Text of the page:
Here are 10 things you should know for Friday, Jan. 10:
1.-- U.S. stock futures were rising Friday ahead of the U.S. jobs report.
European stocks were trading higher. Asian shares ended the session mixed. Japan's Nikkei 225 index rose 0.2%.
2.-- The economic calendar in the U.S. Friday includes the nonfarm payrolls report for December at 8:30 a.m. EST, and wholesale inventories for November at 10 a.m.
3.-- U.S. stocks on Thursday closed mixed in a choppy session.
The S&P 500 settled up 0.03% to close at 1,838.13, while the Dow Jones Industrial Average fell 0.11% to16,444.76. The Nasdaq slid 0.23% to 4,156.19.
4.-- Wall Street could pay nearly $50 billion to buy peace from federal authorities who are taking aim at the banks over their role in the mortgage crisis, The New York Times reported, citing interviews and a confidential analysis of the industry's potential legal exposure.
Banks and their outside lawyers are using JPMorgan Chase's (JPM) record $13 billion mortgage settlement in November to help them determine just how much each bank might have to pay to move past the government mortgage litigation, the Times reported.
If the settlements materialize, they could yield, according to the Times analysis, $15 billion in relief for consumers -- a mixture of cash payments and other assistance. A payment of $50 billion, made up of a string of separate deals, would amount to roughly half the total annual profit of large American banks in 2012, according to the Times.
5.-- Sears (SHLD) said it expects a massive loss for the fourth quarter and full year after holiday sales tumbled.
The retailer said that it expects an adjusted fourth-quarter loss of between $213 million and $316 million, or $2.01 to $2.98 a share. For the year, ears forecast an adjusted loss between $811 million and $914 million, or $7.64 to $8.61 a share.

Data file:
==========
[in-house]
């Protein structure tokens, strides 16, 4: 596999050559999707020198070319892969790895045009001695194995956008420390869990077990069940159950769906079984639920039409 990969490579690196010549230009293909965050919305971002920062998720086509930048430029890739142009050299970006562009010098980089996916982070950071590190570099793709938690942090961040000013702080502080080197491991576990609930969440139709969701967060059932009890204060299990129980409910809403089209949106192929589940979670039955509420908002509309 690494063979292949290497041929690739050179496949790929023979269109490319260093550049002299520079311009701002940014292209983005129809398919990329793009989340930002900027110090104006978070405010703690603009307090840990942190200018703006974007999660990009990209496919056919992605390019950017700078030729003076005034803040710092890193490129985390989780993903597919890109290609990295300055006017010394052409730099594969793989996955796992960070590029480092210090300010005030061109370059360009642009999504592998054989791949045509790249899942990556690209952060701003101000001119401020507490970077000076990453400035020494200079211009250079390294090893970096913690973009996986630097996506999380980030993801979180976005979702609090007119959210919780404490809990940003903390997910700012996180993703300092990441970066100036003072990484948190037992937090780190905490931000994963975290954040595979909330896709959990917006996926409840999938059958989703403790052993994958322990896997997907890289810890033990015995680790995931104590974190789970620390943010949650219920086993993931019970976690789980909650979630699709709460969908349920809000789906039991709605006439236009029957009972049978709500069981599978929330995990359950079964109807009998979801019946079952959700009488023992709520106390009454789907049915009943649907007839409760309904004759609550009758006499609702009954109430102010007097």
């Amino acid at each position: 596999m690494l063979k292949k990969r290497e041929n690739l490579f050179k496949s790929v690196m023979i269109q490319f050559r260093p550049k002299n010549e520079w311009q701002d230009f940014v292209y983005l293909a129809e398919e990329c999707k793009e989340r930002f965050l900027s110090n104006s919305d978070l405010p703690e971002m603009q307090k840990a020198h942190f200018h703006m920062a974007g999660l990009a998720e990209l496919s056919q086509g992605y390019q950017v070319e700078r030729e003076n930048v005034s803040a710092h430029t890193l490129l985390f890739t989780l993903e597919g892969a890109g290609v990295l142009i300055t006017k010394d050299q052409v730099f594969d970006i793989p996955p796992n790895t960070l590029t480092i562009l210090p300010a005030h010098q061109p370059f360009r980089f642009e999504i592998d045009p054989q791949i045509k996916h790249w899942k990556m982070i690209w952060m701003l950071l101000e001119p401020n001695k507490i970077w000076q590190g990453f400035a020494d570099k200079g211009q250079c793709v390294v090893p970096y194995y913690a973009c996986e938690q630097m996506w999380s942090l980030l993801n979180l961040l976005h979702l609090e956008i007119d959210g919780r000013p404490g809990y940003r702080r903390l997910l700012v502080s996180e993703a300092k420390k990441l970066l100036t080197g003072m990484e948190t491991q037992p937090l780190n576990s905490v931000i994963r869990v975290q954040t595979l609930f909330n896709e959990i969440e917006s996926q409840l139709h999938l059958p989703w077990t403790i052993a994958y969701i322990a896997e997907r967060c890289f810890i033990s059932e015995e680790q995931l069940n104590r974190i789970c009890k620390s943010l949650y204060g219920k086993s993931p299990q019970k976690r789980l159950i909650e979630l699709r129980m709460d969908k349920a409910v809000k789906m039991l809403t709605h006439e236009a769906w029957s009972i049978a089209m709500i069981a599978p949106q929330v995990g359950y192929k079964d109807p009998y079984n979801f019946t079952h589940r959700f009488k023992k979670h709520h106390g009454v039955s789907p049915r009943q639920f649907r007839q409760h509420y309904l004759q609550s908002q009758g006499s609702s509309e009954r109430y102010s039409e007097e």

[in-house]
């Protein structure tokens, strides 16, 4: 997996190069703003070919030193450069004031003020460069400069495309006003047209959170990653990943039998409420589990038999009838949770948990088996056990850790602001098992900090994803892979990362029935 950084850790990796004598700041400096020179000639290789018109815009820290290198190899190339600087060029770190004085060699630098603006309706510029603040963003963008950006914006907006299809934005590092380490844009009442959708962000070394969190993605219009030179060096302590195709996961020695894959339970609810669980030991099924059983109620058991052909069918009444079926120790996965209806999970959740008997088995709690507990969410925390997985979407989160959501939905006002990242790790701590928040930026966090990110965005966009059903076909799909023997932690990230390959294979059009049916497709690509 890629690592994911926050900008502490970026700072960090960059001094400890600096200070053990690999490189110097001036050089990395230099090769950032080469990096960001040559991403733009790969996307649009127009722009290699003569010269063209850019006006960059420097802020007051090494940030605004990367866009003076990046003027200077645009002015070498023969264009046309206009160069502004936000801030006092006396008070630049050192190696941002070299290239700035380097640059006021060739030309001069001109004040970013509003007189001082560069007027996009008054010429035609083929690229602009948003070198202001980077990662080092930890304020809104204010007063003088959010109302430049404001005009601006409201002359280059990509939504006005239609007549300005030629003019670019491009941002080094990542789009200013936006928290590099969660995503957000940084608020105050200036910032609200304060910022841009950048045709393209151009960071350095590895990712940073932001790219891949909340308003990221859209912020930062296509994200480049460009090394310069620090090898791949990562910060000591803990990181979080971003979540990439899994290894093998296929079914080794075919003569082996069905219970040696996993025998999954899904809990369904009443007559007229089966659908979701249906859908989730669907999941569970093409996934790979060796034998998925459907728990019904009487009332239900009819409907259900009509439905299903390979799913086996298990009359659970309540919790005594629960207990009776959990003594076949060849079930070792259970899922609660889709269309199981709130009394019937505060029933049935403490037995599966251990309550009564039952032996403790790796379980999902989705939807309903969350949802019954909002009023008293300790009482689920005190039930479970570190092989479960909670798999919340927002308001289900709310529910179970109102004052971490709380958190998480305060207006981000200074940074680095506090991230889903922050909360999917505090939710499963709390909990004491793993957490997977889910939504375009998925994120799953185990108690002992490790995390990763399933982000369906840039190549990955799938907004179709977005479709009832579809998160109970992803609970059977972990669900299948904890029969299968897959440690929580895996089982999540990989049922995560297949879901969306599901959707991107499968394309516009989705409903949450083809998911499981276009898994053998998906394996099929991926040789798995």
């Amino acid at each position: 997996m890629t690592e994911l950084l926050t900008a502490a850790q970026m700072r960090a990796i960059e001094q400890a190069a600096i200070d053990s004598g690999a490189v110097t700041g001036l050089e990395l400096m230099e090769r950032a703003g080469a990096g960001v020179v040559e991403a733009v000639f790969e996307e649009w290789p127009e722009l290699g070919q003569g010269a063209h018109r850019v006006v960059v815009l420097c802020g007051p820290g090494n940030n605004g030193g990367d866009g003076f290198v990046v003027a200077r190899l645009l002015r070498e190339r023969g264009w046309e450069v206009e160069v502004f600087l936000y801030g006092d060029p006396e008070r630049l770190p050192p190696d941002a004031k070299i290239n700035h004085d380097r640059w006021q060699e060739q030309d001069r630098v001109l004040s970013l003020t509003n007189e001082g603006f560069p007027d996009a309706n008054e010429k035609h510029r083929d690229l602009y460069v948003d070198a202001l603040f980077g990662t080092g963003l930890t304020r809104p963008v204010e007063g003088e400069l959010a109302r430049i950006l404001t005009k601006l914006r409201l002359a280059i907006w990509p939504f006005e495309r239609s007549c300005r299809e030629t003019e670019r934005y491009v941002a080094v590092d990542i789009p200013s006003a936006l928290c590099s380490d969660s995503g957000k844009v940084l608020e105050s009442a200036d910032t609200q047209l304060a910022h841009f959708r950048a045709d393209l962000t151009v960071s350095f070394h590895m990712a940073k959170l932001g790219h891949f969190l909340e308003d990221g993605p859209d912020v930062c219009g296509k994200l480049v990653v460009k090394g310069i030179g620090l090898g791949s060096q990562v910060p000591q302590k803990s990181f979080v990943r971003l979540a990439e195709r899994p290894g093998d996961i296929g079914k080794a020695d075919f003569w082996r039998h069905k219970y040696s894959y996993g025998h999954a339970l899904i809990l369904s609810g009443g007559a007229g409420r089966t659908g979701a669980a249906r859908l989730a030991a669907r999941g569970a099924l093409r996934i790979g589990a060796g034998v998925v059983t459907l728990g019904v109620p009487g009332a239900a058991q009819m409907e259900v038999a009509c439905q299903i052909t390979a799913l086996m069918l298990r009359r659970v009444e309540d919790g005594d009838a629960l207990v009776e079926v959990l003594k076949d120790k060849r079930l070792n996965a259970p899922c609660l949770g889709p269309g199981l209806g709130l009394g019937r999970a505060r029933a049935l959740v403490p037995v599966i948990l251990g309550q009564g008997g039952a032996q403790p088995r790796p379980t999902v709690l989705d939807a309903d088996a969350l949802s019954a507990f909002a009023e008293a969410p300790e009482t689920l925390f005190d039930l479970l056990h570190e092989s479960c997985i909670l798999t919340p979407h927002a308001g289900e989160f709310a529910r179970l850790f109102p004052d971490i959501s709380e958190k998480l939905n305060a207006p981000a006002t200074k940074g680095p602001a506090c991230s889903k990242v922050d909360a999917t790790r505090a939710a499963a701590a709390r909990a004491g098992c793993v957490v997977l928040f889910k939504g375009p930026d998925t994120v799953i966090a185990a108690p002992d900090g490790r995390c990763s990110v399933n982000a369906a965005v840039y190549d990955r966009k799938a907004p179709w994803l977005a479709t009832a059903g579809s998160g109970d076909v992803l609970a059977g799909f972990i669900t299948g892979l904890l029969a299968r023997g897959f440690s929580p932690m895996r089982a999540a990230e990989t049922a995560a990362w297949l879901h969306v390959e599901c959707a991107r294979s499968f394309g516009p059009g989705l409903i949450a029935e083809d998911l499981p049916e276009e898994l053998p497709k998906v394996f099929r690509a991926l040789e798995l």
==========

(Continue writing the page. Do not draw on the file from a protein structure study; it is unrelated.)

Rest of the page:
Analysts surveyed by FactSet had expected a fourth-quarter profit of 38 cents a share.
The company said its Kmart and Sears chains combined had a 7.4% decline in revenue from stores open at least a year for the nine weeks ended Jan. 6.
6.-- Alcoa (AA), the aluminum maker, reported fourth-quarter net income of 4 cents a share, excluding special items, 2 cents short of analysts' forecasts.
Sales were $5.6 billion, higher than expectations of $5.34 billion. The increase in revenue came despite aluminum prices dropping 7% from last year.
7.-- Oil giant Chevron (CVX) said oil and gas production fell 4% in the first two months of the fourth quarter from last year because of planned maintenance and other downtime at facilities in the Gulf of Mexico, Australia and Angola.
Chevron said its fourth-quarter earnings would be similar to the third quarter as better refining results make up for lower oil and gas production. The company earned $4.95 billion, or $2.57 a share, on revenue of $56.6 billion in the third quarter.
Wall Street expects Chevron to post fourth-quarter earnings of $2.88 a share.
8.-- Teen retailer Abercrombie & Fitch (ANF) boosted its fiscal-year outlook on better-than-expected sales.
Abercrombie said it expects adjusted fiscal-year earnings of $1.55 to $1.65 a share; it previously expected profit of $1.40 to $1.50 a share.
9.-- Worldwide PC shipments totaled 82.6 million units in the fourth quarter, a 6.9% decline from a year earlier, according to research firm Gartner. The fourth quarter was the seventh consecutive quarter that PC shipments have declined.
10.-- New Jersey Gov. Chris Christie apologized Thursday for George Washington Bridge lane closures that were ordered by close aides, who did so out of political revenge.
Christie is considered a front-runner for the Republican presidential nomination.
-- Written by Joseph Woelfel
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